In the second model, the major identification is religion, not ethnicity. Then we see that the outcome of the first model, the result in the children is disbelief in Allah. It is amazing to me how many young people do not believe in Allah and how many parents assume that they do. Feeling of isolation, juvenile delinquency, depression and anger, and those are just some of the outcomes. At the Mosque level, we find that most of the men and women in the first model are carrying on their family in a macrocosm. They behave in the Mosque exactly as they think they should behave in their families. So men are directors of the community and women are considered privileged to be in the Mosque. If a woman is at the head of a committee, it will be the head of the women’s auxiliary or a committee or school issues. Major decisions should be made by men and they are considered the natural leaders. Young men have no saying in the Mosque because they have the same low status as women do. An example of that is in King Abdul Aziz University in Jeddah, Saudi Arabia, where I used to teach, the women, who were in charge of the entire University were never allowed to make a decision which were then censored by the men and checked out to see if it was the correct decision.

For women, they are resigned to accept men as directors of the community. The grumble but do not change it because they are not sure whether it is Islamic. They might serve on the Executive committee, if their father or husband approves. They expect men to make the major decisions or express opinions. If she wants to participate in major decisions, she will be chastised for trying to be man like or competing with men. If she accepts or puts up with male censorship of her decisions and actions, those same women, are very censoring of other women who come into the Masjid. As soon as a woman comes into the Masjid, they look her up and down and figure out what they can tell her is wrong with her. Her sons and daughters are not usually involved in Masjid affairs, lack of involvement, abandoning of community, youth looking for freedom of thought and space elsewhere and they start to feel more comfortable in a non-Muslim society than in a Muslim society.

Describing the organizational framework we usually find ourselves in, for the Mosque framework, it is the 40+ and Immigrant framework. This also carries into the framework for the organizations. Figure it out. Where do the minus forties and non-immigrants fit into the Mosque? They do not. They do not fit into the Mosque structure. They are not given space. If in fact you are in that space, it is considered a privilege. It is not a right.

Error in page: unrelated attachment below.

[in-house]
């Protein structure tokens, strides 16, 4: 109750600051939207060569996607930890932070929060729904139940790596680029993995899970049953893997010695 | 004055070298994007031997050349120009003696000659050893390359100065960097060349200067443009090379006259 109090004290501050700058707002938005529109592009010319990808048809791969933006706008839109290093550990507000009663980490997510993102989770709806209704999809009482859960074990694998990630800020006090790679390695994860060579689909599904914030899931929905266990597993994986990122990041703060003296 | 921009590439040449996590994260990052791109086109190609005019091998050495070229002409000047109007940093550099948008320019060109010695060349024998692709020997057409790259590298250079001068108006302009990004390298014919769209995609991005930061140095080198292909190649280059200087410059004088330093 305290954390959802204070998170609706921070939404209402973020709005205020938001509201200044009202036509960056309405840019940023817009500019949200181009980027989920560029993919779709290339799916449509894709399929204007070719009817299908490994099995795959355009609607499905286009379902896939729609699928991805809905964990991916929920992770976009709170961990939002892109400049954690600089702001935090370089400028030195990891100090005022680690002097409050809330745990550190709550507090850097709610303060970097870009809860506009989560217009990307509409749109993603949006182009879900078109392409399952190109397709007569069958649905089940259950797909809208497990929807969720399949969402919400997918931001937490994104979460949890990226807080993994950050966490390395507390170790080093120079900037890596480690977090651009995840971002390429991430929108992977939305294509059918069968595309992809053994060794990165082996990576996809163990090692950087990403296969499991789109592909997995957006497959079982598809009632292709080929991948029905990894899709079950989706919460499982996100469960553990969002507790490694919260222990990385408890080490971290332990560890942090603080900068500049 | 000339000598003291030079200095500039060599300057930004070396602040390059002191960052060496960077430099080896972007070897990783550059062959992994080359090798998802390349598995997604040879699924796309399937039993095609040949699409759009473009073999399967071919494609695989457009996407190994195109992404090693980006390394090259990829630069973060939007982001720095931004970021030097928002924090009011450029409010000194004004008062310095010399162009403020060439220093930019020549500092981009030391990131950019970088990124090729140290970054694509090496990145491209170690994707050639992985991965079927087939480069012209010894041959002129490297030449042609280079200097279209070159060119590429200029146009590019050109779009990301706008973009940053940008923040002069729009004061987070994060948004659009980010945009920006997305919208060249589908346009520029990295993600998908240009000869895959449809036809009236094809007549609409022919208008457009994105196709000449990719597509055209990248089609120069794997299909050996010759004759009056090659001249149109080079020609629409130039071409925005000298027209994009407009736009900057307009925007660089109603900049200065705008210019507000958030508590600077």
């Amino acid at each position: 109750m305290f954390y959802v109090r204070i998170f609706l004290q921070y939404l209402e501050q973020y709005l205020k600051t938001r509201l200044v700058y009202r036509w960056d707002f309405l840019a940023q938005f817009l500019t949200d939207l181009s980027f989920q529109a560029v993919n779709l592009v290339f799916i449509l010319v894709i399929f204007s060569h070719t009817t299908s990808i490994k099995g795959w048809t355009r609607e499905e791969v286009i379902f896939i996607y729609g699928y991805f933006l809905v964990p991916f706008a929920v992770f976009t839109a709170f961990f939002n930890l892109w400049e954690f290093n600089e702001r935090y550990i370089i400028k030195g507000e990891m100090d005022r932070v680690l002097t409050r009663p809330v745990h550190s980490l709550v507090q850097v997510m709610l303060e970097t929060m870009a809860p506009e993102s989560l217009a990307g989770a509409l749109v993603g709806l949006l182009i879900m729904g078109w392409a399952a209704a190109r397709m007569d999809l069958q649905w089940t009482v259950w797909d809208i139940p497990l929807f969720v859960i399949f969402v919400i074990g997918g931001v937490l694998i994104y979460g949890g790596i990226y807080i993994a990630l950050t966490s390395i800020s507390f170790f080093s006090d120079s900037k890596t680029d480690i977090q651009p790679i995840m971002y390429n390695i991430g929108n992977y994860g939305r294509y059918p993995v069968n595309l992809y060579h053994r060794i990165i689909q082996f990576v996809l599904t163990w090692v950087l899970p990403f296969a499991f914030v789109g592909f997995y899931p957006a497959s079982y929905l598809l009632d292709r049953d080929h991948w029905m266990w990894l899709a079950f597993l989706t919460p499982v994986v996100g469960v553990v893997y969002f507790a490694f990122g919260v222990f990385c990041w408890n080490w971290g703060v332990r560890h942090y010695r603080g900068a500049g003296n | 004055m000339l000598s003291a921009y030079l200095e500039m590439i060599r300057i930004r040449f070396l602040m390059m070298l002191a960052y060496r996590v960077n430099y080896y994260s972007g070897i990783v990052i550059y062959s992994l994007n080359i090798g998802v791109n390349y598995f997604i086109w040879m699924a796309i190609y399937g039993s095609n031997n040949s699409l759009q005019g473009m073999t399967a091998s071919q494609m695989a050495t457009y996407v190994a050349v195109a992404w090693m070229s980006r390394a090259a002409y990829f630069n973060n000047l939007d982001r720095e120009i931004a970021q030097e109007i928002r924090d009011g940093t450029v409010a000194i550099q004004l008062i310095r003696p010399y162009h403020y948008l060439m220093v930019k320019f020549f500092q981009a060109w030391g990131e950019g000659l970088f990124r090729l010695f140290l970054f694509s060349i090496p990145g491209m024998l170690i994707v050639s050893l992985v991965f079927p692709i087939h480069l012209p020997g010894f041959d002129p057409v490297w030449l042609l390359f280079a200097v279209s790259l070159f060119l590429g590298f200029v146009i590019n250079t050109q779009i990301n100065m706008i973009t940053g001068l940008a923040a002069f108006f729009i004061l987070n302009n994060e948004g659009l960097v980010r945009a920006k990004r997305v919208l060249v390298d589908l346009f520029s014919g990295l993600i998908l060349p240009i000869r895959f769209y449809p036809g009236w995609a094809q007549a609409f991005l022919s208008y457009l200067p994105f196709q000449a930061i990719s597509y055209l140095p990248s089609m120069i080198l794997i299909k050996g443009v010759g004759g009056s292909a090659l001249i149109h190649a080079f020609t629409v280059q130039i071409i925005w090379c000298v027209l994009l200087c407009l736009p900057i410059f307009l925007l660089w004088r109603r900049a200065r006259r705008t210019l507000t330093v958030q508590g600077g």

There are youth groups and the youth groups have a lot of freedom of expression there. It is like women in the kitchen. Are they allowed that same freedom in the whole society? No.

Organizations according to men. Organizational involvement is a male thing. Women can help them, if they are asked to. Men make the better decisions. They are convinced of that. Women should be cooking, cleaning, childcare are first. Organizational development and publishing is second. It has to be second. If it is first, there is something wrong with you, if you do not already know it. For males, they look for other males for leadership positions, for holding offices, for heading a committee and for initiating change. They do not look at women as change agents.

It is the opposite for the 40- model. They look towards women and see them as change agents and look at them as possibly being organizers, developers and publishers..

Women in the 40+ grouping feel that men should lead and women should help. Appendages. Women in that grouping think that men make better decisions. They think that cooking, cleaning, childcare come first. If they have some time for some minor involvement, maybe they will do one thing. If you try and initiate change, you are trying to act like a male, you are trying to compete with men. That means you are going against the Hadith that says, “Don’t dress like a man.”

I wanted to give a few examples in our Muslim community that happen like this. The Minaret Magazine in California held a gathering of Muslim leaders to discuss issues affecting America. There were no women! How is that possible? There is a major research project going on here at the Washington, D.C. area. About 25 researchers and the leaders of that research group, who are here in this conference, are two men and they refuse to put a woman on that grouping. Major Muslim organizations have all male Boards of Directors. If there are women on the board, they make the decisions first and then the inform the women who are on the board. Then they say it is a Muslim Board of Directors that has women on it.